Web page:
(Updated 10/19) I’ve recently been talking with the folks at Location Labs, who make Safely services, a family of apps that make life easier for digital families. They’ve asked me to take a look at their new app, Safely Go, and share a few thoughts on it. At the risk of losing all my social media cred, I will admit that I got my first smartphone just a few weeks ago. "How can you not have a smart phone?" my techy friends ask. Heck, even some of my non-tech friends have asked.
For me, avoiding a smart phone was one of my digital wellness habits. At home, I'm so connected to my computer- tied to the holy trinity of email, Facebook and Twitter (okay and G+ and my other email account and my other blog, etc.), that it's been a relief to go out and know that I'm in touch with real life, not the virtual one.
And then I sat on my backpack while at my son's cross country meet and cracked the screen on my phone. It was unusable for anything other than receiving calls. I had upgrade credits with my provider and knew if I got a "dumb" phone, I'd be stuck with it long after I wanted to go smart.
So here I am with a smartphone. Gah! I haven't completely lost control of my ability to unplug when out, but at a recent event with my tween, I snapped a shot (he was so cute!) and as I attempted to Tweet it he got annoyed and told me to put the phone away.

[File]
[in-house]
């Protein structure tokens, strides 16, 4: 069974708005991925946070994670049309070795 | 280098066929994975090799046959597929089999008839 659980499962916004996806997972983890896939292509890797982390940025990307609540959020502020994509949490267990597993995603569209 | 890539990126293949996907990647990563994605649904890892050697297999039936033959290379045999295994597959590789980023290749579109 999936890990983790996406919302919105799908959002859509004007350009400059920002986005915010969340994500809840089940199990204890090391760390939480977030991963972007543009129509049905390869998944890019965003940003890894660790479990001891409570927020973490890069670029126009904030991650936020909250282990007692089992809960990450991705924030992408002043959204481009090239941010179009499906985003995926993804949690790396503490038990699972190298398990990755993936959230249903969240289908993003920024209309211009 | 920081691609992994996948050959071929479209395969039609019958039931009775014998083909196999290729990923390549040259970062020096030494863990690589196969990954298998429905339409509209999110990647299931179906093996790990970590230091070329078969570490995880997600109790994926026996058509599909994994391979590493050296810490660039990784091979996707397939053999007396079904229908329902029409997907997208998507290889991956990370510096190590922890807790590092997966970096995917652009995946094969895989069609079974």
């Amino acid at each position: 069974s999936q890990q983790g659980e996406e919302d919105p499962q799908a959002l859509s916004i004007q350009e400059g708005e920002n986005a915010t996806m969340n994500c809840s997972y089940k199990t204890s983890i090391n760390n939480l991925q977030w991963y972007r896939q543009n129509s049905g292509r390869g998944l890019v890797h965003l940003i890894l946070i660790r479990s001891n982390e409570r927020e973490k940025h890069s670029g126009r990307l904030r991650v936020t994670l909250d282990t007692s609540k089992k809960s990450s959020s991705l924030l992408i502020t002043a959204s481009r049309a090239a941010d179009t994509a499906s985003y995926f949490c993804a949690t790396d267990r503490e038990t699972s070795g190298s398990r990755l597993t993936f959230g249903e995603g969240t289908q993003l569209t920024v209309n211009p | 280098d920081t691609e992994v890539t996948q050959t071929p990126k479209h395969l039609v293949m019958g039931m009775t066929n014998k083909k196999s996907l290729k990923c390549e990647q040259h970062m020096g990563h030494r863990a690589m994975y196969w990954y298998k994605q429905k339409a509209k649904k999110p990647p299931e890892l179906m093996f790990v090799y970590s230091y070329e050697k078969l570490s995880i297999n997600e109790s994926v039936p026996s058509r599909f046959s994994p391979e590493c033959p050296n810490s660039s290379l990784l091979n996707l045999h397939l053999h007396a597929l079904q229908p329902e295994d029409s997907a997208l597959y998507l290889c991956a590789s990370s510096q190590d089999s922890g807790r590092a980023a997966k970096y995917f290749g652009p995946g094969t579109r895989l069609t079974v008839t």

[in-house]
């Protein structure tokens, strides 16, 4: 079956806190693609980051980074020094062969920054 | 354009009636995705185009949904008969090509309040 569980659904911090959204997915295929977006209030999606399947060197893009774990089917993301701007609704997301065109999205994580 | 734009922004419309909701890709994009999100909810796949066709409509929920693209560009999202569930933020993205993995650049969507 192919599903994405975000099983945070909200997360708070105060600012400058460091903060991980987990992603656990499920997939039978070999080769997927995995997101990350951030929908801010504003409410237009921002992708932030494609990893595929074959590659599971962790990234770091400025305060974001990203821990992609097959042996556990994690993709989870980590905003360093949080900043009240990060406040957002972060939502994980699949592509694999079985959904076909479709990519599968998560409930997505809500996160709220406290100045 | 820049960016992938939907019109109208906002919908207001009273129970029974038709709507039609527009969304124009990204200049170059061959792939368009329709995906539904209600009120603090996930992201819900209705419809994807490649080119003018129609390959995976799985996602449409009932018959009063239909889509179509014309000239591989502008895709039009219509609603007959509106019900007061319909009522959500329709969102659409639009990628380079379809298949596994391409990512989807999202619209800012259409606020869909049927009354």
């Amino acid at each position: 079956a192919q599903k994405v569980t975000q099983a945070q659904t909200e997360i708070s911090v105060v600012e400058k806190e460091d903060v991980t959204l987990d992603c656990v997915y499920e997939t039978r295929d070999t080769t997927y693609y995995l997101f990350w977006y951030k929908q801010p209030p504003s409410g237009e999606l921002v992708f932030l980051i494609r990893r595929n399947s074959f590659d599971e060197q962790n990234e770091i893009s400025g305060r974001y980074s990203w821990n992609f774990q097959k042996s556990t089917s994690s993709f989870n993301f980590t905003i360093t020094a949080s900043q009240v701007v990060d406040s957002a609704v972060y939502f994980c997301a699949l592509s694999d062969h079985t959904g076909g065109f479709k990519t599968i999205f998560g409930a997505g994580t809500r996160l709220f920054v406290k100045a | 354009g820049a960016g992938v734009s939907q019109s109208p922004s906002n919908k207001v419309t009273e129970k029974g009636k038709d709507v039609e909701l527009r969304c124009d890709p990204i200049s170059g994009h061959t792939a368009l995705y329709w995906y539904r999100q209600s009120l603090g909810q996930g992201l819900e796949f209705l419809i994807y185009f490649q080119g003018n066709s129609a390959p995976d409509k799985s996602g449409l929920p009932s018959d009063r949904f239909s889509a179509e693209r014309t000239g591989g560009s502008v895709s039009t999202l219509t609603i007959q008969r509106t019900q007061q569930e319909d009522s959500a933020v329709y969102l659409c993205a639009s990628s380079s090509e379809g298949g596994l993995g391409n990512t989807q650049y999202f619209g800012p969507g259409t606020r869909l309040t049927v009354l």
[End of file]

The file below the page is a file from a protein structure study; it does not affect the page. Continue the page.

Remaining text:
The folks at Safely have a free app called Safely Go, that can help you draw the line in the virtual sand as part of your digital wellness plan. It's designed to keep distractions down when driving, to keep all but your most important people from reaching you.
Safely Go stops distracted driving by, well, keeping distractions at bay. It blocks calls and texts when it's activated. The app allows up to 3 VIP callers (I'd like to see users have the option to up it to maybe 5 or 6) to get through, while others go straight to voicemail.
|Image via Safely Go|
As for texts, it can send an autoreply that users can customize. My teen is in the habit of texting rather than calling, and he seems to have a knack for contacting me when I'm driving and then gets annoyed when I don't respond right away. Now he'll know to call me instead of texting. Or simply wait for me.
Safely Go also lets users have access to three "driving apps." For me, it chose Google Maps, navigation and "play music," but I could select whatever I thought best--I just haven't loaded many apps yet.
I've been testing it out for several days now, and I'm thinking that it's just as handy for meetings--or anytime I don't want to be disturbed-- as it is for driving.
My teen doesn't yet have a smart phone or a driver's license, but both are on the horizon and I'm thinking this is going to be one of the first apps he downloads when the time comes.
Safely makes a variety of products to help digital families including phone controls and a family locator. Stay in touch with Safely on Twitter and Facebook.